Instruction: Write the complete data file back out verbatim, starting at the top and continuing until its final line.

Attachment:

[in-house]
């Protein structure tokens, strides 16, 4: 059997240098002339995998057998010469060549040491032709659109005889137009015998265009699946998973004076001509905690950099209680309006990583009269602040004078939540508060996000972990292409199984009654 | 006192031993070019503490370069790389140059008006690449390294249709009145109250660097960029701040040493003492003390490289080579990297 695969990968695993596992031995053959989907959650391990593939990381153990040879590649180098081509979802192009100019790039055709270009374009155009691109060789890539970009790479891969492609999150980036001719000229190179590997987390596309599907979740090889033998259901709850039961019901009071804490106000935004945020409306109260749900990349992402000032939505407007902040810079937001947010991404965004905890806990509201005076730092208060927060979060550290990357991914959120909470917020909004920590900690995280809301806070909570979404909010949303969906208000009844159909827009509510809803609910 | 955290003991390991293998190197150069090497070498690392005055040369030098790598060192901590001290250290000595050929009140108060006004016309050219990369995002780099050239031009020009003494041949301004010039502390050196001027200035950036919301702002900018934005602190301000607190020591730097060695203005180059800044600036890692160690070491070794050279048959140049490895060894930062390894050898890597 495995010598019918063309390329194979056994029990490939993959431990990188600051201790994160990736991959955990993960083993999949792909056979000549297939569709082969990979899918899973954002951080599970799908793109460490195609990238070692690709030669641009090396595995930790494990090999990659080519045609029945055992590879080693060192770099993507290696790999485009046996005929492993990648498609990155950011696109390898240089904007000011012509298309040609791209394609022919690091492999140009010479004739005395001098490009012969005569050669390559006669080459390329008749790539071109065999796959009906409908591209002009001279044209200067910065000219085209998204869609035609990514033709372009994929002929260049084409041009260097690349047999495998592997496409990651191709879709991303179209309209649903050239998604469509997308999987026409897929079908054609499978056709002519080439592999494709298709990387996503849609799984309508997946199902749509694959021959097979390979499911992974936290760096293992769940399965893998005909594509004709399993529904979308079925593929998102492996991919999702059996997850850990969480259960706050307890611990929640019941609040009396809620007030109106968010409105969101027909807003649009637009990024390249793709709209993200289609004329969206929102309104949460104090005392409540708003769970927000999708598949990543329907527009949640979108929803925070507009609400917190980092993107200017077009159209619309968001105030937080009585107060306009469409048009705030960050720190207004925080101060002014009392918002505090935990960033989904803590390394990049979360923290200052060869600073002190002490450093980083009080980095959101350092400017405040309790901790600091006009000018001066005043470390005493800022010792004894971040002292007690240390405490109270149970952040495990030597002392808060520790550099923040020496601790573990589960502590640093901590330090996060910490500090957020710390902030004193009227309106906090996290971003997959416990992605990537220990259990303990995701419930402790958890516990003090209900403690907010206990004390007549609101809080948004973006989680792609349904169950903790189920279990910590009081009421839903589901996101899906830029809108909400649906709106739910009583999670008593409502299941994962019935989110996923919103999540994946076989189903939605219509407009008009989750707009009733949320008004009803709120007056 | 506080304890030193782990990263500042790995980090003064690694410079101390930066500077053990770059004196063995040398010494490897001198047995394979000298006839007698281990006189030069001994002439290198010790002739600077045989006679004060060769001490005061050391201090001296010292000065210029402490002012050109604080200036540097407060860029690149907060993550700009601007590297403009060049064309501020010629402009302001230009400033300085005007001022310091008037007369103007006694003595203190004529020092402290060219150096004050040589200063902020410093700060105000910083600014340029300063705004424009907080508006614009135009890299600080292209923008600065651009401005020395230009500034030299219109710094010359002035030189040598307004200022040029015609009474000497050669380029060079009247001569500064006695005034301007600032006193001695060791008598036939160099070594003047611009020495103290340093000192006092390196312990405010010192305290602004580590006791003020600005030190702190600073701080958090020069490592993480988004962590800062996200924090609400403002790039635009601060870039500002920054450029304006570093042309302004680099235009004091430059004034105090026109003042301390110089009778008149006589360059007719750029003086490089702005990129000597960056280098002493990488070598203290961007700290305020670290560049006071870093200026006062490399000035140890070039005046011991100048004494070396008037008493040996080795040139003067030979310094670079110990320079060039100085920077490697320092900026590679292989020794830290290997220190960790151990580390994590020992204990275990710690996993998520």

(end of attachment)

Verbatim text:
[in-house]
């Protein structure tokens, strides 16, 4: 059997240098002339995998057998010469060549040491032709659109005889137009015998265009699946998973004076001509905690950099209680309006990583009269602040004078939540508060996000972990292409199984009654 | 006192031993070019503490370069790389140059008006690449390294249709009145109250660097960029701040040493003492003390490289080579990297 695969990968695993596992031995053959989907959650391990593939990381153990040879590649180098081509979802192009100019790039055709270009374009155009691109060789890539970009790479891969492609999150980036001719000229190179590997987390596309599907979740090889033998259901709850039961019901009071804490106000935004945020409306109260749900990349992402000032939505407007902040810079937001947010991404965004905890806990509201005076730092208060927060979060550290990357991914959120909470917020909004920590900690995280809301806070909570979404909010949303969906208000009844159909827009509510809803609910 | 955290003991390991293998190197150069090497070498690392005055040369030098790598060192901590001290250290000595050929009140108060006004016309050219990369995002780099050239031009020009003494041949301004010039502390050196001027200035950036919301702002900018934005602190301000607190020591730097060695203005180059800044600036890692160690070491070794050279048959140049490895060894930062390894050898890597 495995010598019918063309390329194979056994029990490939993959431990990188600051201790994160990736991959955990993960083993999949792909056979000549297939569709082969990979899918899973954002951080599970799908793109460490195609990238070692690709030669641009090396595995930790494990090999990659080519045609029945055992590879080693060192770099993507290696790999485009046996005929492993990648498609990155950011696109390898240089904007000011012509298309040609791209394609022919690091492999140009010479004739005395001098490009012969005569050669390559006669080459390329008749790539071109065999796959009906409908591209002009001279044209200067910065000219085209998204869609035609990514033709372009994929002929260049084409041009260097690349047999495998592997496409990651191709879709991303179209309209649903050239998604469509997308999987026409897929079908054609499978056709002519080439592999494709298709990387996503849609799984309508997946199902749509694959021959097979390979499911992974936290760096293992769940399965893998005909594509004709399993529904979308079925593929998102492996991919999702059996997850850990969480259960706050307890611990929640019941609040009396809620007030109106968010409105969101027909807003649009637009990024390249793709709209993200289609004329969206929102309104949460104090005392409540708003769970927000999708598949990543329907527009949640979108929803925070507009609400917190980092993107200017077009159209619309968001105030937080009585107060306009469409048009705030960050720190207004925080101060002014009392918002505090935990960033989904803590390394990049979360923290200052060869600073002190002490450093980083009080980095959101350092400017405040309790901790600091006009000018001066005043470390005493800022010792004894971040002292007690240390405490109270149970952040495990030597002392808060520790550099923040020496601790573990589960502590640093901590330090996060910490500090957020710390902030004193009227309106906090996290971003997959416990992605990537220990259990303990995701419930402790958890516990003090209900403690907010206990004390007549609101809080948004973006989680792609349904169950903790189920279990910590009081009421839903589901996101899906830029809108909400649906709106739910009583999670008593409502299941994962019935989110996923919103999540994946076989189903939605219509407009008009989750707009009733949320008004009803709120007056 | 506080304890030193782990990263500042790995980090003064690694410079101390930066500077053990770059004196063995040398010494490897001198047995394979000298006839007698281990006189030069001994002439290198010790002739600077045989006679004060060769001490005061050391201090001296010292000065210029402490002012050109604080200036540097407060860029690149907060993550700009601007590297403009060049064309501020010629402009302001230009400033300085005007001022310091008037007369103007006694003595203190004529020092402290060219150096004050040589200063902020410093700060105000910083600014340029300063705004424009907080508006614009135009890299600080292209923008600065651009401005020395230009500034030299219109710094010359002035030189040598307004200022040029015609009474000497050669380029060079009247001569500064006695005034301007600032006193001695060791008598036939160099070594003047611009020495103290340093000192006092390196312990405010010192305290602004580590006791003020600005030190702190600073701080958090020069490592993480988004962590800062996200924090609400403002790039635009601060870039500002920054450029304006570093042309302004680099235009004091430059004034105090026109003042301390110089009778008149006589360059007719750029003086490089702005990129000597960056280098002493990488070598203290961007700290305020670290560049006071870093200026006062490399000035140890070039005046011991100048004494070396008037008493040996080795040139003067030979310094670079110990320079060039100085920077490697320092900026590679292989020794830290290997220190960790151990580390994590020992204990275990710690996993998520």